Arnon Grunberg



A while ago Tim Parks blogged about the merits of the Nobel Prize: “Remember that we’re talking about poems as well as novels and they’re coming from all over the world, many intensely engaged with cultures and literary traditions of which the members of the Swedish Academy understandably know little. So it’s a heterogeneous and taxing bunch of books these professors have to digest and compare, every year. Responding recently to criticism that in the last ten years seven prizes have gone to Europeans, Peter Englund, the president of the current jury, claimed its members were well equipped for English but concerned about their strengths in such languages as Indonesian. Fair enough.”

Tim Parks commented also on Elfriede Jelinek (Nobel Prize 2004): “Sometimes the jury clearly got their hands burned. Having received so many major literary prizes in Germany and Austria, the left-wing feminist Jelinek seemed a safe choice. But her work is ferocious, often quite indigestible (she’d never win a literary prize in say, Italy or England) and the novel Greed, in particular, which appeared shortly before the prize was awarded, was truly unreadable. I know because I tried, and tried again.”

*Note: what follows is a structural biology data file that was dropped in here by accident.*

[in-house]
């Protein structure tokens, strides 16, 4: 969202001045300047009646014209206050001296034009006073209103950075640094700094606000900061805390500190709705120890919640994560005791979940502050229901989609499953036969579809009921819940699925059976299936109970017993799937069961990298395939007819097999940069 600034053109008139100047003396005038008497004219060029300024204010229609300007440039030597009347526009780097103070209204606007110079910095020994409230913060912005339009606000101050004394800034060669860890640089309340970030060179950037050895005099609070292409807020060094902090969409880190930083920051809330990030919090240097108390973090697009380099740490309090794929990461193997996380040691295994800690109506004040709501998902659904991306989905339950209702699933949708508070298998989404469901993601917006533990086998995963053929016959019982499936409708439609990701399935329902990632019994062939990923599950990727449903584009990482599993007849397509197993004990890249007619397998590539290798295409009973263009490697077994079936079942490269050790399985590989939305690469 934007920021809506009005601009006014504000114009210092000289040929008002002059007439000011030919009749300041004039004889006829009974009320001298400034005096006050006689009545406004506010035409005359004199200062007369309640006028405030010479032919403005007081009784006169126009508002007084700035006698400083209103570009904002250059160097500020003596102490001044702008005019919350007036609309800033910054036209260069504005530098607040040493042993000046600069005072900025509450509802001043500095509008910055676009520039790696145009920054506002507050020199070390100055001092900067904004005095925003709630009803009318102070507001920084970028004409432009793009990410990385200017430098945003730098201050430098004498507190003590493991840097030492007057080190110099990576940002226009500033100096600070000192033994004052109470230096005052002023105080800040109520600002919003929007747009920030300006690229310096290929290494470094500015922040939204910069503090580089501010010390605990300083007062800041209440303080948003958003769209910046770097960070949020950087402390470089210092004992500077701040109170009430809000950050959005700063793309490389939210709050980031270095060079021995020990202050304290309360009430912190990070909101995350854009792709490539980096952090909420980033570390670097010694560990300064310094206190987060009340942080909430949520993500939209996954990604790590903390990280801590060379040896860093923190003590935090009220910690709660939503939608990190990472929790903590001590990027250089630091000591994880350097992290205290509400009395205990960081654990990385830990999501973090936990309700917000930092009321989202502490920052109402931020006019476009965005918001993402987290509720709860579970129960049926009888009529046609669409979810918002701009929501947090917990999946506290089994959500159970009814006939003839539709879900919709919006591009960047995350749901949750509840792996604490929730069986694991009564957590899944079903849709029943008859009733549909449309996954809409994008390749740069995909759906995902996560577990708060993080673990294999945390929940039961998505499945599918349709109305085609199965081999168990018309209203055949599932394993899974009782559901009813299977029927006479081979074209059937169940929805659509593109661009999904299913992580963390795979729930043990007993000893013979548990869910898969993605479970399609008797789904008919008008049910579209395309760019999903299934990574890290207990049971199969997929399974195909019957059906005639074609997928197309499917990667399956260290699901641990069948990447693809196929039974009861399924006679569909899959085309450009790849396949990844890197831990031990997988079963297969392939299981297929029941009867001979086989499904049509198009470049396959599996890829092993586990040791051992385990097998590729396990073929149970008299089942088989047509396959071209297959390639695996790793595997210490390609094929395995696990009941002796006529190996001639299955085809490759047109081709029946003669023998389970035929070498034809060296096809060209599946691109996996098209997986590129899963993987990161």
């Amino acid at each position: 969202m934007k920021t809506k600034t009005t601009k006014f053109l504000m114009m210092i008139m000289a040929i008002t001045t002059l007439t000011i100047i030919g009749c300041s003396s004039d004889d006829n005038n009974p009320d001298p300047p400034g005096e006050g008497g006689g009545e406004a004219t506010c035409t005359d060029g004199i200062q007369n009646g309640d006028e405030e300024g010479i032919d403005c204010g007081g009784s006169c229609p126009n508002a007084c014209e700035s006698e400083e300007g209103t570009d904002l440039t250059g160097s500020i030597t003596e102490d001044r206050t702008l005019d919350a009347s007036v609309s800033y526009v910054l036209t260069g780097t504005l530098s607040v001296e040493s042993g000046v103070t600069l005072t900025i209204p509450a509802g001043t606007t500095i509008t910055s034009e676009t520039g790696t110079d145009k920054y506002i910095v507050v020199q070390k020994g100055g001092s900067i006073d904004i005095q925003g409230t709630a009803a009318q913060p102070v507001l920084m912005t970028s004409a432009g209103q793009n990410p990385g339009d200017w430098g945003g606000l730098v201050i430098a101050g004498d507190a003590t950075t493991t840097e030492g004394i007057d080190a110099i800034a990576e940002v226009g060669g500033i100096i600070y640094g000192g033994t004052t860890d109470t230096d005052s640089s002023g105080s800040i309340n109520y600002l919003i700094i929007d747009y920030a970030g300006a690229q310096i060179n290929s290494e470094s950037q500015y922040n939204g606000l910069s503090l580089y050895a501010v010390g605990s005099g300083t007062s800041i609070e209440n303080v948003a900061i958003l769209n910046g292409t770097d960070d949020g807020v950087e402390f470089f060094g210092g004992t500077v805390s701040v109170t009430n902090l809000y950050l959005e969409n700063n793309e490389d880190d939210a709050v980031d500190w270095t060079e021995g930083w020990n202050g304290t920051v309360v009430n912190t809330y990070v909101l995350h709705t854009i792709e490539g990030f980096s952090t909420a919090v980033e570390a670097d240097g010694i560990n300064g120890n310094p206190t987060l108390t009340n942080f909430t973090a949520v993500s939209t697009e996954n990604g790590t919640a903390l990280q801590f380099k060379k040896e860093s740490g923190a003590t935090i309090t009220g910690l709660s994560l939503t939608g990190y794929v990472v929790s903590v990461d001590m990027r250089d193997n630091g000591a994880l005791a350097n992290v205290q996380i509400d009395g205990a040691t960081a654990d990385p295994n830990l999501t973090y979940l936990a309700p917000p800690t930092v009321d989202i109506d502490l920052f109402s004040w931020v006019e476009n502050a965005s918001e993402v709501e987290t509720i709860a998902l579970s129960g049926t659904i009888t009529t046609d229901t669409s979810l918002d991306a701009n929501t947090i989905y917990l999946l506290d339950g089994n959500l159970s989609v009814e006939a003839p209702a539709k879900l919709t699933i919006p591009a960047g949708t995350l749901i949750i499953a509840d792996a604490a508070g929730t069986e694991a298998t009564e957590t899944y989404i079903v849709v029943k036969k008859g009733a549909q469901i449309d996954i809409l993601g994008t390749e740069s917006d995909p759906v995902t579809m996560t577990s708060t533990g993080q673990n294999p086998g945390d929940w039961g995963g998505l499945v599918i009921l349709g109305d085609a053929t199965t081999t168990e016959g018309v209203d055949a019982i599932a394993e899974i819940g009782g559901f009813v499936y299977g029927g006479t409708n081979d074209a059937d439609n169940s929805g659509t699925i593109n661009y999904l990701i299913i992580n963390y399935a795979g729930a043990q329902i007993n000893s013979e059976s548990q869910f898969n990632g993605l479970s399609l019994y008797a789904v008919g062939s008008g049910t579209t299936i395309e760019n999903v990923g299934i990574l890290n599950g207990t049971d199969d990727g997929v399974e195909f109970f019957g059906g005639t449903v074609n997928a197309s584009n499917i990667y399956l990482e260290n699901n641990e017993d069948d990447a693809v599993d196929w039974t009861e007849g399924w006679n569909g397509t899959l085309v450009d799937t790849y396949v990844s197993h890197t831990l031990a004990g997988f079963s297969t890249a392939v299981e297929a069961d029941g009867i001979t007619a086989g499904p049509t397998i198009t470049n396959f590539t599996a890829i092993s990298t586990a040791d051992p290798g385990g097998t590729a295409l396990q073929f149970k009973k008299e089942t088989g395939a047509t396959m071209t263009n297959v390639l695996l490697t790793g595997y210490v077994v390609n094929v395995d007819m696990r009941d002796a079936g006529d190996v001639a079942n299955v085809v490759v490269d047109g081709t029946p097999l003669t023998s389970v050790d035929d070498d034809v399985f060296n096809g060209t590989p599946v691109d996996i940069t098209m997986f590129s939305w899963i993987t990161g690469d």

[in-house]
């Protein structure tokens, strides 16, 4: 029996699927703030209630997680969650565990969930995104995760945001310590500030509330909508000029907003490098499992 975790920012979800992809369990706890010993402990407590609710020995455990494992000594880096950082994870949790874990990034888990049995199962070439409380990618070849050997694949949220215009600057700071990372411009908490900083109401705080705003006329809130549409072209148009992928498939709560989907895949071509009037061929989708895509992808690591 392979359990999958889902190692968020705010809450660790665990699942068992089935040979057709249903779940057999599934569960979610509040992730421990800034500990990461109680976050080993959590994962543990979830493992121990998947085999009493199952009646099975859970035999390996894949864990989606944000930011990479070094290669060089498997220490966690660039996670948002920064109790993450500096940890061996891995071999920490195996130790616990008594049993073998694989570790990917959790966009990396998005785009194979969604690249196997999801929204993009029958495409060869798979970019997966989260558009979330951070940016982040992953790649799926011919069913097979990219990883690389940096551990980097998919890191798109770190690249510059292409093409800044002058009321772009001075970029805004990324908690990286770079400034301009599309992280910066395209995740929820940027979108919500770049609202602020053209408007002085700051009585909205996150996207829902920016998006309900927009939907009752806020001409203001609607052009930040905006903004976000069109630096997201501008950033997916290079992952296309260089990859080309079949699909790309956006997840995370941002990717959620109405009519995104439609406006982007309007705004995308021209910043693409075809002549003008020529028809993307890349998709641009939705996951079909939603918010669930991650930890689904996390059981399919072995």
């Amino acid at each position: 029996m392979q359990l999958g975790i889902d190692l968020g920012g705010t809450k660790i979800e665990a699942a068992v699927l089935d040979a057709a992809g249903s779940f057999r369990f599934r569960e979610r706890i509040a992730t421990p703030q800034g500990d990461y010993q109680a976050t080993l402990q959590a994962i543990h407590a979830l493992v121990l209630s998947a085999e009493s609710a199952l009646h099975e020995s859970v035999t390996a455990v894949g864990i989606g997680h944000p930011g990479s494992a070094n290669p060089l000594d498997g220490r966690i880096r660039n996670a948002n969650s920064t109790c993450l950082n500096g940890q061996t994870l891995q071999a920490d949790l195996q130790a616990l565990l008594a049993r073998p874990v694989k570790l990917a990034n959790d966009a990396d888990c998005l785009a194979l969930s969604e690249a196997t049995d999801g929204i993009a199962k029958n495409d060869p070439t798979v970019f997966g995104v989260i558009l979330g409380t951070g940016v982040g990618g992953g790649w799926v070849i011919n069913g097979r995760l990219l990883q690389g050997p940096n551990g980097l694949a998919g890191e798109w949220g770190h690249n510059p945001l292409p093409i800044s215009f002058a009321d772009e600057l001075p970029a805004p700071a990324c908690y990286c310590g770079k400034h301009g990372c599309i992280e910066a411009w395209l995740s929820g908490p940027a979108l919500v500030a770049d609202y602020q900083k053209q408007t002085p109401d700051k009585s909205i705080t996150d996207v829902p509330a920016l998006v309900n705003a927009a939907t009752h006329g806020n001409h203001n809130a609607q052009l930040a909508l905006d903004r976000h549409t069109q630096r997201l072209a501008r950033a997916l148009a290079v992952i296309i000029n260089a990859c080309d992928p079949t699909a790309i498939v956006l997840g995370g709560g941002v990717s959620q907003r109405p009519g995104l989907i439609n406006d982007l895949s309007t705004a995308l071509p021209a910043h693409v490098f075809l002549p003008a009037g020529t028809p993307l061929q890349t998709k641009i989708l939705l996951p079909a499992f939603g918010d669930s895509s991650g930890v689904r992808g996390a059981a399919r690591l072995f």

(Read Tim Parks on Jelinek here. As far as I'm concerned Mr. Parks is too harsh on Jelinek.)

Per Wästberg, 
 of The Nobel Committee for Literature replied: “We have, of course, Mr. Parks, read even Jelinek’s Greed, though it was hard going. And so much else! For my part I try to read one book a day to keep ill health away. We master thirteen languages in the Academy but when we suspect a genius hidden in an unknown language we call on translators and oath-sworn experts to give us generous samples of that writer.”

The distinction between experts and oath-sworn experts is touching.

I consider myself an expert hoping to become an oath-sworn expert.